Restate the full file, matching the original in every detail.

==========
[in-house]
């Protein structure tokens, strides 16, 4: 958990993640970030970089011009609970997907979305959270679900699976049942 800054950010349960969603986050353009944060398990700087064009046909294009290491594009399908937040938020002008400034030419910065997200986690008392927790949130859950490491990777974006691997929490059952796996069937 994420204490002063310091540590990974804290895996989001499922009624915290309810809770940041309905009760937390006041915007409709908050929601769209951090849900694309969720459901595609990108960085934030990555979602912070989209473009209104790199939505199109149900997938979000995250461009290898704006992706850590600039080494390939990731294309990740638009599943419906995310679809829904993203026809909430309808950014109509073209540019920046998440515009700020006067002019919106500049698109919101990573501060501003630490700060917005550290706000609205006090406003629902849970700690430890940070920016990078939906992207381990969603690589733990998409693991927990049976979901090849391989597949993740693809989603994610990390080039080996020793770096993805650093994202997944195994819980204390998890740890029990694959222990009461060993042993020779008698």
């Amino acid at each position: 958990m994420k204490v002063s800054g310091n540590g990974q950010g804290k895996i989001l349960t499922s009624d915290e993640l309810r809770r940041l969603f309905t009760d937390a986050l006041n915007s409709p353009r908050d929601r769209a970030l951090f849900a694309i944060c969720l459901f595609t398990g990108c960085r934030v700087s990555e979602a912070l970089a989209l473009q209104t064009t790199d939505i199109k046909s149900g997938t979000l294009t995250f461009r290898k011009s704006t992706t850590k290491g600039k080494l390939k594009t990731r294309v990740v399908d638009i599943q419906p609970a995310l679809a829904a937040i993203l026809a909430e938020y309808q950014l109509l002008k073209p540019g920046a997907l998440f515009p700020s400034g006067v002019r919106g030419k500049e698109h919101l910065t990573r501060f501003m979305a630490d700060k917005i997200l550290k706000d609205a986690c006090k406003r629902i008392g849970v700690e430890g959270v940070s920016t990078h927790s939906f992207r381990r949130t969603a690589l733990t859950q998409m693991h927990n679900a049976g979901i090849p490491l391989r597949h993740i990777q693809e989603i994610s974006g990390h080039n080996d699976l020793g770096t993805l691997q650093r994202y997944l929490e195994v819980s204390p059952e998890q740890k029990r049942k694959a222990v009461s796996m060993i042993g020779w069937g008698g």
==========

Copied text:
[in-house]
């Protein structure tokens, strides 16, 4: 958990993640970030970089011009609970997907979305959270679900699976049942 800054950010349960969603986050353009944060398990700087064009046909294009290491594009399908937040938020002008400034030419910065997200986690008392927790949130859950490491990777974006691997929490059952796996069937 994420204490002063310091540590990974804290895996989001499922009624915290309810809770940041309905009760937390006041915007409709908050929601769209951090849900694309969720459901595609990108960085934030990555979602912070989209473009209104790199939505199109149900997938979000995250461009290898704006992706850590600039080494390939990731294309990740638009599943419906995310679809829904993203026809909430309808950014109509073209540019920046998440515009700020006067002019919106500049698109919101990573501060501003630490700060917005550290706000609205006090406003629902849970700690430890940070920016990078939906992207381990969603690589733990998409693991927990049976979901090849391989597949993740693809989603994610990390080039080996020793770096993805650093994202997944195994819980204390998890740890029990694959222990009461060993042993020779008698």
């Amino acid at each position: 958990m994420k204490v002063s800054g310091n540590g990974q950010g804290k895996i989001l349960t499922s009624d915290e993640l309810r809770r940041l969603f309905t009760d937390a986050l006041n915007s409709p353009r908050d929601r769209a970030l951090f849900a694309i944060c969720l459901f595609t398990g990108c960085r934030v700087s990555e979602a912070l970089a989209l473009q209104t064009t790199d939505i199109k046909s149900g997938t979000l294009t995250f461009r290898k011009s704006t992706t850590k290491g600039k080494l390939k594009t990731r294309v990740v399908d638009i599943q419906p609970a995310l679809a829904a937040i993203l026809a909430e938020y309808q950014l109509l002008k073209p540019g920046a997907l998440f515009p700020s400034g006067v002019r919106g030419k500049e698109h919101l910065t990573r501060f501003m979305a630490d700060k917005i997200l550290k706000d609205a986690c006090k406003r629902i008392g849970v700690e430890g959270v940070s920016t990078h927790s939906f992207r381990r949130t969603a690589l733990t859950q998409m693991h927990n679900a049976g979901i090849p490491l391989r597949h993740i990777q693809e989603i994610s974006g990390h080039n080996d699976l020793g770096t993805l691997q650093r994202y997944l929490e195994v819980s204390p059952e998890q740890k029990r049942k694959a222990v009461s796996m060993i042993g020779w069937g008698g």